Social Cognition

Research output: Chapter in Book/Report/Conference proceedingChapter

2 Scopus citations


We live within a social context and this influences our reasoning. The roots of social reasoning abilities can be traced to our ability to perceive and react to the emotional expressions of others. These inform us about the mental states of others and our knowledge of other people’s perspectives is known as theory of mind. Some other species including chimpanzees, elephants, and cetaceans also exhibit some degree of theory of mind. Other species that have large brains and live in social groups show the ability to learn from one another. The learning can take place across species or from parent to offspring within family groups. Some of these learning abilities resemble human reasoning, as they can be innovative, unique to one population that discovered the technique, and able to be passed from one individual to others. When people engage in group-based reasoning tasks, they can be highly successful. When groups take on unintuitive cognitive tasks, they can outperform the individuals. Less optimistic outcomes are sometimes found for idea generation in groups. This is frequently due to the complex social dynamics that occur in association with generating ideas. There can be dominant individuals that inhibit the contributions of others. There can also be timing challenges and limitations of attention that undermine group-based idea generation. When people reason in pairs, they are often faced with the decision to compete and act in their own best interests, or cooperate and attempt to arrive at a solution that fits everyone. Some research shows that people will choose to cooperate and allow both members of a pair to come out ahead. Factors including empathy and considering possible future opportunities for mutual benefits tend to drive us to cooperate.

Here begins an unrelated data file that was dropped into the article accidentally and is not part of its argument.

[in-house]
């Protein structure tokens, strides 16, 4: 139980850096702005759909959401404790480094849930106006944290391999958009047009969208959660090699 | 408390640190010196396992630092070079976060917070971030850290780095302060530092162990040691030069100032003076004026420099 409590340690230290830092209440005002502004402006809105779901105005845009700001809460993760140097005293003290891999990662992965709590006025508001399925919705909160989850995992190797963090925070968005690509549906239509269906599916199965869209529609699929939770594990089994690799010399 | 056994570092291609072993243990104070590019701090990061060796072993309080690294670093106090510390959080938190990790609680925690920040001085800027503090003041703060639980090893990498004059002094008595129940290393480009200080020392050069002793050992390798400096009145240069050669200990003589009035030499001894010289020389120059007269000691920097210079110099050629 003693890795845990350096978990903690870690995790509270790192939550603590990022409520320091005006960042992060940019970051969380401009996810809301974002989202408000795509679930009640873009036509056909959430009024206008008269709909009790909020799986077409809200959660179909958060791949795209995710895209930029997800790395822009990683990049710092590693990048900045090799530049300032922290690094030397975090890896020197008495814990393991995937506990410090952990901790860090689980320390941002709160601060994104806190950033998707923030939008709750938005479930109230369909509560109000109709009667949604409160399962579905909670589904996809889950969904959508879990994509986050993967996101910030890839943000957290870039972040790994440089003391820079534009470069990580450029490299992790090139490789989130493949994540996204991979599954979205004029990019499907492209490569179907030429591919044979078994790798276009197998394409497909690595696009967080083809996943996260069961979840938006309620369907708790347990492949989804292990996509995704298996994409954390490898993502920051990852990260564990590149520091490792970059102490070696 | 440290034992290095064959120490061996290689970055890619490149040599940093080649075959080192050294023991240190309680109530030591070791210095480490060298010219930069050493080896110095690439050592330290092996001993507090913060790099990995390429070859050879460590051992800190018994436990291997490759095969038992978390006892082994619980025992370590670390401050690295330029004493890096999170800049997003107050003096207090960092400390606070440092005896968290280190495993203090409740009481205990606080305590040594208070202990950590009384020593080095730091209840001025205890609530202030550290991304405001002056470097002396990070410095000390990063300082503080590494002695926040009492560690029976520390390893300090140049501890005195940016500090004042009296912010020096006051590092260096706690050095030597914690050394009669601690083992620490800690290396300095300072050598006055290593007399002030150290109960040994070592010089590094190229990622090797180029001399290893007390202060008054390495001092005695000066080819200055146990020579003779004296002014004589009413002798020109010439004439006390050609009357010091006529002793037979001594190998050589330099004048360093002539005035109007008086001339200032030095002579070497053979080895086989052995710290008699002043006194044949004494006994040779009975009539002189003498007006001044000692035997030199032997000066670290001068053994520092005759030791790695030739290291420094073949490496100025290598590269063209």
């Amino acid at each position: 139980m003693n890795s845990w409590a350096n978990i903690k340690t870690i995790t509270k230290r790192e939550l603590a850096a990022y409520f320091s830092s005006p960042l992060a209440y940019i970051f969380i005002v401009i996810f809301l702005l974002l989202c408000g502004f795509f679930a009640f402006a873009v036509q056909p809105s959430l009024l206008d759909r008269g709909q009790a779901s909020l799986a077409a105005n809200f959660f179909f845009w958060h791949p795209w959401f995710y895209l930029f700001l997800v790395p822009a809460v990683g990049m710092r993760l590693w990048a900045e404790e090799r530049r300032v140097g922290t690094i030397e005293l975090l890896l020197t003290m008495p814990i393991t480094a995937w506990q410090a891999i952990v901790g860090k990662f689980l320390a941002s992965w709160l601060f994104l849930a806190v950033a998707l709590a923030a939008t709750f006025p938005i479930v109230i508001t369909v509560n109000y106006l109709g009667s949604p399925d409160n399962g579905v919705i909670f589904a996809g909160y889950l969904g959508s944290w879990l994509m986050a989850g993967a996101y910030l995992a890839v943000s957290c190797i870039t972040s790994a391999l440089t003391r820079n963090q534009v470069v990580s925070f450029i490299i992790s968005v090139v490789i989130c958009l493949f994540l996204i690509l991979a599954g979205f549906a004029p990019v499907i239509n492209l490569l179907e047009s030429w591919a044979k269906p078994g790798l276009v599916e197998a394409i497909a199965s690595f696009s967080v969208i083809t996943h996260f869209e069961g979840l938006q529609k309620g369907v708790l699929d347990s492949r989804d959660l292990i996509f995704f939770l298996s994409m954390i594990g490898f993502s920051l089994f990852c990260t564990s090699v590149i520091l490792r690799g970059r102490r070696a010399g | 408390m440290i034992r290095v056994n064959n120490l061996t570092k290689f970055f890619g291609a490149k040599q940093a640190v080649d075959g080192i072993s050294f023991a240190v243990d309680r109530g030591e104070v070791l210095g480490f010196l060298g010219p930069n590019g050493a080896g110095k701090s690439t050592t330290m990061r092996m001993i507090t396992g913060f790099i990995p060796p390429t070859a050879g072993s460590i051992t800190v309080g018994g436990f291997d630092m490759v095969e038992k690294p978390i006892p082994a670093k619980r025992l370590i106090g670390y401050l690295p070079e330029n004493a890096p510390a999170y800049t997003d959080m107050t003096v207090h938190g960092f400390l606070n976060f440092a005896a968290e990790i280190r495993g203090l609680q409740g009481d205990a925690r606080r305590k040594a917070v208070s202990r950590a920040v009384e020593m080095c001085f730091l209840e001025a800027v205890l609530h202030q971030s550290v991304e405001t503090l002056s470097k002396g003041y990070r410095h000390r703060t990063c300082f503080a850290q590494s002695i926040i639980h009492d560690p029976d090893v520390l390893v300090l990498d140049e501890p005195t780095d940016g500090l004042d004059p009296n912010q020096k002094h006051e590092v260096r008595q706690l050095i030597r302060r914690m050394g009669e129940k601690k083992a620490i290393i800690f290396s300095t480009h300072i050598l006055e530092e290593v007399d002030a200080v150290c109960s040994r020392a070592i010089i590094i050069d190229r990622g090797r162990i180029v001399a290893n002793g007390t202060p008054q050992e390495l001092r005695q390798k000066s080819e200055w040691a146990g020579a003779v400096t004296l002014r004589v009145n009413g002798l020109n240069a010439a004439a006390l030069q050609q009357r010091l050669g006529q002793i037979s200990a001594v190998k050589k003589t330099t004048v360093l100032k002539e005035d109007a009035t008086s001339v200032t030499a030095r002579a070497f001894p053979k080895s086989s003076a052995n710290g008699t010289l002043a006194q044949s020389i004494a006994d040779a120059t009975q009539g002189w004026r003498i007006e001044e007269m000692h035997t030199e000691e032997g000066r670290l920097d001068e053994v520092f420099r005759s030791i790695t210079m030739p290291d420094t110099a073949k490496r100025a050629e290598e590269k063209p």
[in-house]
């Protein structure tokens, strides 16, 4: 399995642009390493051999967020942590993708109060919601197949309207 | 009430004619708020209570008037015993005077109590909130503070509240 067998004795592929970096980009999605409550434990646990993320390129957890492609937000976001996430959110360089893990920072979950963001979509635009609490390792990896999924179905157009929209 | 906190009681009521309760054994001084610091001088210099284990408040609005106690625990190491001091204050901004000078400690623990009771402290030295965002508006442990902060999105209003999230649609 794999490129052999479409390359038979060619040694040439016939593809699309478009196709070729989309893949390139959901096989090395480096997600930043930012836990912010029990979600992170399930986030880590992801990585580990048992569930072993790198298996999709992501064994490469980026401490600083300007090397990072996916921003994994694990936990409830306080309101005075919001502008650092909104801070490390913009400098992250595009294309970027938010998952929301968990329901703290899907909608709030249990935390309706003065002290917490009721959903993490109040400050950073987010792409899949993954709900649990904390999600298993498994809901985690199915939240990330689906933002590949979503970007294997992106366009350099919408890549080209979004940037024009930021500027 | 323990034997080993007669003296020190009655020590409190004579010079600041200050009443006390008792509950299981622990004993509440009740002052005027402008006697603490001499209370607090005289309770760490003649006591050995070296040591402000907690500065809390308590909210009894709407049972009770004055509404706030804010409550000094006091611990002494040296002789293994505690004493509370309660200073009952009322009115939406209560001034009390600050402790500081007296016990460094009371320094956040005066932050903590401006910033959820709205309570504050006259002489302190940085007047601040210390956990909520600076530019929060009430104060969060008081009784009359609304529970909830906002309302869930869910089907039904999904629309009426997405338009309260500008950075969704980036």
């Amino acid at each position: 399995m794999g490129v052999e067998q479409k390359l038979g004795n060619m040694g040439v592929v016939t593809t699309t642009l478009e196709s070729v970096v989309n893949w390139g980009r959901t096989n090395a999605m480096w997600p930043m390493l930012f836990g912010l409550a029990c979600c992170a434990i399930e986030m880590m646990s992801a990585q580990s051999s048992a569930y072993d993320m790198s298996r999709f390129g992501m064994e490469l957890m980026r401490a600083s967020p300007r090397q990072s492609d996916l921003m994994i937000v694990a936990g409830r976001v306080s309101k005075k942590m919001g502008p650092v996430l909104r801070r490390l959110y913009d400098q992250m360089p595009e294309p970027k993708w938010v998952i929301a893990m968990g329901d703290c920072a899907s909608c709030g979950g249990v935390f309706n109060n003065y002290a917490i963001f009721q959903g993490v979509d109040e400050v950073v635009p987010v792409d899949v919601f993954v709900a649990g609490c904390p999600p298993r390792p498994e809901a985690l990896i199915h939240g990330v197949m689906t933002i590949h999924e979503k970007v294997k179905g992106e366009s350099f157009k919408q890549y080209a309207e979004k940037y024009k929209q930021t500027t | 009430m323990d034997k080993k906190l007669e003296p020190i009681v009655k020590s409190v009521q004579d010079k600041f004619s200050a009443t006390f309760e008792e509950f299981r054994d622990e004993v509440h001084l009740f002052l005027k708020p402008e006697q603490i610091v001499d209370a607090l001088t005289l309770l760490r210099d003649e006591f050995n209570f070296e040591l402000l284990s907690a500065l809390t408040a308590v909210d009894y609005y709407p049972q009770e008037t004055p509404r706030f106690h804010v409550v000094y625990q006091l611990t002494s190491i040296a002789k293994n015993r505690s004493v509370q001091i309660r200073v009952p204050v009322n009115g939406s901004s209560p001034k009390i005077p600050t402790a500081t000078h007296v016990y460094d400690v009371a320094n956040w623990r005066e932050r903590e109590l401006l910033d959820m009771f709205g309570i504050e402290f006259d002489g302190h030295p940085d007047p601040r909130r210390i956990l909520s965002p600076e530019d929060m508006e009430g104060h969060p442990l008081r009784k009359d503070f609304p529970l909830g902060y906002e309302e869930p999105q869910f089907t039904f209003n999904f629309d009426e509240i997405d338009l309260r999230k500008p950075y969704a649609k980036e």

Original languageEnglish (US)
Title of host publicationReasoning
Subtitle of host publicationThe Neuroscience of how we Think
Number of pages29
ISBN (Electronic)9780128092859
ISBN (Print)9780128095768
StatePublished - Jan 1 2018


  • Brainstorming
  • Competition
  • Cooperation
  • Cultural differences
  • Emotion
  • Groups
  • Hormones
  • Social cognition
  • Theory of mind

ASJC Scopus subject areas

  • Neuroscience(all)


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